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Saturday, May 24, 2008

Microsoft to shut down book scanning operations

Microsoft said Friday it is ending its quest to create an online library of the world's books as the technology titan revamps its strategy to battle Internet search king Google.
Live Search Books and Live Search Academics projects are being cancelled and the websites will be taken down next week, Microsoft senior vice president of search Satya Nadella said in an online posting.
"This also means that we are winding down our digitization initiatives, including our library scanning and our in-copyright book programs," Nadella wrote.
"Based on our experience, we foresee that the best way for a search engine to make book content available will be by crawling content repositories created by book publishers and libraries."
Microsoft launched its online library projects after Google embarked on an ambitious and controversial campaign to make all written works available free online in digital format.
Microsoft Corp. is abandoning its effort to scan whole libraries and make their contents searchable, a sign it may be getting choosier about the fights it will pick with Google Inc.

The world's largest software maker is under pressure to show it has a coherent strategy for turning around its unprofitable online business after its bid for Yahoo Inc., last valued at $47.5 billion, collapsed this month.

Digitizing books and archiving academic journals no longer fits with the company's plan for its search operation, wrote Satya Nadella, senior vice president of Microsoft's search and advertising group, in a blog post Friday.

Microsoft will take down two separate sites for searching the contents of books and academic journals next week, and Live Search will direct Web surfers looking for books to non-Microsoft sites, the company said.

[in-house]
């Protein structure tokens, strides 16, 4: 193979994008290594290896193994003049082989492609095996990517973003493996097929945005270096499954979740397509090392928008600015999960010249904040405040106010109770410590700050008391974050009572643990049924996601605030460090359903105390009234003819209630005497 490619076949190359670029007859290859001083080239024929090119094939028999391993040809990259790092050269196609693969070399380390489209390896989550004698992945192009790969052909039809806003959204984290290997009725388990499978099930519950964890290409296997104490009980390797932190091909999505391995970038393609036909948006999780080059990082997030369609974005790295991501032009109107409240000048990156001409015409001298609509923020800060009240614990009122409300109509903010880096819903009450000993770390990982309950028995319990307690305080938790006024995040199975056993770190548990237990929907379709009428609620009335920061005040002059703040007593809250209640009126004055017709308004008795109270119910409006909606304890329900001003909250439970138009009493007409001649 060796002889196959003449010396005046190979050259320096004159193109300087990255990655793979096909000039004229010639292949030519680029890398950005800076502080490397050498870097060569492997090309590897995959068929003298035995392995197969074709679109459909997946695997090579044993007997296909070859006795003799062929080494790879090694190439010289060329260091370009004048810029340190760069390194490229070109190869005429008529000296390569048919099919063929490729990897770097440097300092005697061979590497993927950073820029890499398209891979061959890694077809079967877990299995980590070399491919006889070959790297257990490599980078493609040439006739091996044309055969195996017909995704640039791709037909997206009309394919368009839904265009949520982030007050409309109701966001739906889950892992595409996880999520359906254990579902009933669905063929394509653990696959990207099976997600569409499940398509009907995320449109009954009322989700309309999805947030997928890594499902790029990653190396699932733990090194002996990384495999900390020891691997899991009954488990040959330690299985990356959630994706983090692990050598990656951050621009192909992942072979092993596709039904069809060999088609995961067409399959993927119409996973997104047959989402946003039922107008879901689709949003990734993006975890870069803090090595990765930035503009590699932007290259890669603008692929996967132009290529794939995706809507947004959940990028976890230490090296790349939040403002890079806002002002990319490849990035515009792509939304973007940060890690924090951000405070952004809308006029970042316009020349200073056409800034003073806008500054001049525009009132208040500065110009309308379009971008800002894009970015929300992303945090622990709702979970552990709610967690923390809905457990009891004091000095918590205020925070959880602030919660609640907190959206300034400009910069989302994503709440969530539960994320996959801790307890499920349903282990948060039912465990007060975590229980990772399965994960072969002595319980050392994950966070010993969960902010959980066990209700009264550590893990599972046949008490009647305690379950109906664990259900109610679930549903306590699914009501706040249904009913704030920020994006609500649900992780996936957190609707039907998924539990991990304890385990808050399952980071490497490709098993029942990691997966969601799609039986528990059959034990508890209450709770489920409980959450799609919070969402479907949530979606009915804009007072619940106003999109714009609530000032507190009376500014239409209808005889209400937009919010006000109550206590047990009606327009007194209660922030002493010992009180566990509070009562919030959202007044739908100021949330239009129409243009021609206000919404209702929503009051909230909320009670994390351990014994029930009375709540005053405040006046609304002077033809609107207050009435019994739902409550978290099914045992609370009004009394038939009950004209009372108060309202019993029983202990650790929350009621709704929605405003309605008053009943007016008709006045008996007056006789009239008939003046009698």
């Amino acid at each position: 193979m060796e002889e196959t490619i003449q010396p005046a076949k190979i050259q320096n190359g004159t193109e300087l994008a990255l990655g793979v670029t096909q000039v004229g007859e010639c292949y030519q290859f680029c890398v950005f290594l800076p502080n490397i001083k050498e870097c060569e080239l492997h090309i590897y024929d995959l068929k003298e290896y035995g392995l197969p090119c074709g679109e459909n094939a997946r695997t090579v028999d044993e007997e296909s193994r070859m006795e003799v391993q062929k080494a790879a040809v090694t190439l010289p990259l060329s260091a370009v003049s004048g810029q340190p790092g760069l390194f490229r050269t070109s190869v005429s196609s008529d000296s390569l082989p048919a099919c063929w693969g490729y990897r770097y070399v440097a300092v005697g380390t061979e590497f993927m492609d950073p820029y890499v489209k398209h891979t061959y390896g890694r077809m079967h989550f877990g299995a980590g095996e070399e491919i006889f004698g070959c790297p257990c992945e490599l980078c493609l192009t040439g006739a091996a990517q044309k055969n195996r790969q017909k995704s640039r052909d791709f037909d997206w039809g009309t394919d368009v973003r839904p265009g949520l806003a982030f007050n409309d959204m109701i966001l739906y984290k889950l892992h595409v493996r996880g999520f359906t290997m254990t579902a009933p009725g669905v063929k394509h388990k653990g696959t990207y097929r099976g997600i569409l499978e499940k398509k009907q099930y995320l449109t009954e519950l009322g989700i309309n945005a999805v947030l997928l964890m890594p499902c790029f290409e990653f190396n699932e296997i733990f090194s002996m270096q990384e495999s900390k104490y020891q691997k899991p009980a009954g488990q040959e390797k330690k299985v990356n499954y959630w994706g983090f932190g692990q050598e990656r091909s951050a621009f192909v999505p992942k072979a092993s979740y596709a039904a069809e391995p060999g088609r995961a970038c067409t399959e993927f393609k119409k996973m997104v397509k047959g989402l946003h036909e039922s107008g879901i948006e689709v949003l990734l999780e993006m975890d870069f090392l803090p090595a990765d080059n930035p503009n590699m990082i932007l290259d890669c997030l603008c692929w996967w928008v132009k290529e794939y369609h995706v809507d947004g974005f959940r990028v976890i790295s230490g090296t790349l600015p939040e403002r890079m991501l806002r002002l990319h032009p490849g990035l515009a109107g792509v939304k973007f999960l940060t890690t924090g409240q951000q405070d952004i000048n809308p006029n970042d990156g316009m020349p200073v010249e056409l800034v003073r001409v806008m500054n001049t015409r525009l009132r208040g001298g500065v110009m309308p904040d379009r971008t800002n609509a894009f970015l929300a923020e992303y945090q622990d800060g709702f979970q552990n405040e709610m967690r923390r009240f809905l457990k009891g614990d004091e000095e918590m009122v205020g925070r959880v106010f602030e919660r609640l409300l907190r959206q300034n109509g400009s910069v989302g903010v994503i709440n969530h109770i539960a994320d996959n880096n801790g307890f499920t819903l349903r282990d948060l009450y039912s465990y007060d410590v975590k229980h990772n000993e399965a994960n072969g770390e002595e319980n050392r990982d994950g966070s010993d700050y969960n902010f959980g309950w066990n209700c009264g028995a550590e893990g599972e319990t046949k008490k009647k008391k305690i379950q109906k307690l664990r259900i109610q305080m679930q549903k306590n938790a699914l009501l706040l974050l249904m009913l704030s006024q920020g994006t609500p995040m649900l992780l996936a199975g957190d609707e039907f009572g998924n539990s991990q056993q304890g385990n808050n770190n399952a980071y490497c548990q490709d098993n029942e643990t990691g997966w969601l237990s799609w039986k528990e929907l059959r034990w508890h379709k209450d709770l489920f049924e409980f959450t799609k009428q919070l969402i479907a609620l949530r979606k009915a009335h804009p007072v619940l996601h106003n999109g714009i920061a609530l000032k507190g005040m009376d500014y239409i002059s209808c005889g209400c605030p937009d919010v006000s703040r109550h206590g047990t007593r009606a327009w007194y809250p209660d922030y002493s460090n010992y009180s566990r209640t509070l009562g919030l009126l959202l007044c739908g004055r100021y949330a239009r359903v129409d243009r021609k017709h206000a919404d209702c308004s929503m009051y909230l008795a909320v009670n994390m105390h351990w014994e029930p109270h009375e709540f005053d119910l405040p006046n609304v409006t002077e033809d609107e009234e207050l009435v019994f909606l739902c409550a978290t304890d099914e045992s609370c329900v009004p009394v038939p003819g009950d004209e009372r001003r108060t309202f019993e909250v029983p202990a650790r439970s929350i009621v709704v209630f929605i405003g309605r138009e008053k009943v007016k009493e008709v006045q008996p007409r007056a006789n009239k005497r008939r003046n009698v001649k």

Nadella said Microsoft will focus on "verticals with high commercial intent."

"We believe the next generation of search is about the development of an underlying, sustainable business model for the search engine, consumer and content partner," Nadella wrote.

At an advertising confab at Microsoft's Redmond, Wash., headquarters this week, he demonstrated a new system that rewards customers with cash rebates for using Live Search to find and buy items on advertisers' sites.

Microsoft entered the book-scanning business in 2005 by contributing material to the Open Content Alliance, an industry group conceived by the Internet Archive and Yahoo. In 2006, it unveiled its competing MSN book search site.

Unlike Google, whose decision to scan books still protected under copyright law has provoked multiple lawsuits, Microsoft stuck to scanning books with the permission of publishers or that were firmly in the public domain.

The company said it will give publishers digital copies of the 750,000 books and 80 million journal articles it has amassed.

Microsoft's search engine is a distant third behind Google's and Yahoo's, in terms of the number of queries performed each month, despite the company's many attempts to emulate Google's innovative search features and create some of its own.


Microsoft Will Shut Down Book Search Program
Microsoft said Friday that it was ending a project to scan millions of books and scholarly articles and make them available on the Web, a sign that it is retrenching in some areas of Internet search in the face of competition from Google, the industry leader.

The announcement, made on a company blog, comes two days after Microsoft said it would focus its Internet search efforts on certain areas where it sees an opportunity to compete against Google. On Wednesday, Microsoft unveiled a program offering rebates to users who buy items that they find using the company’s search engine.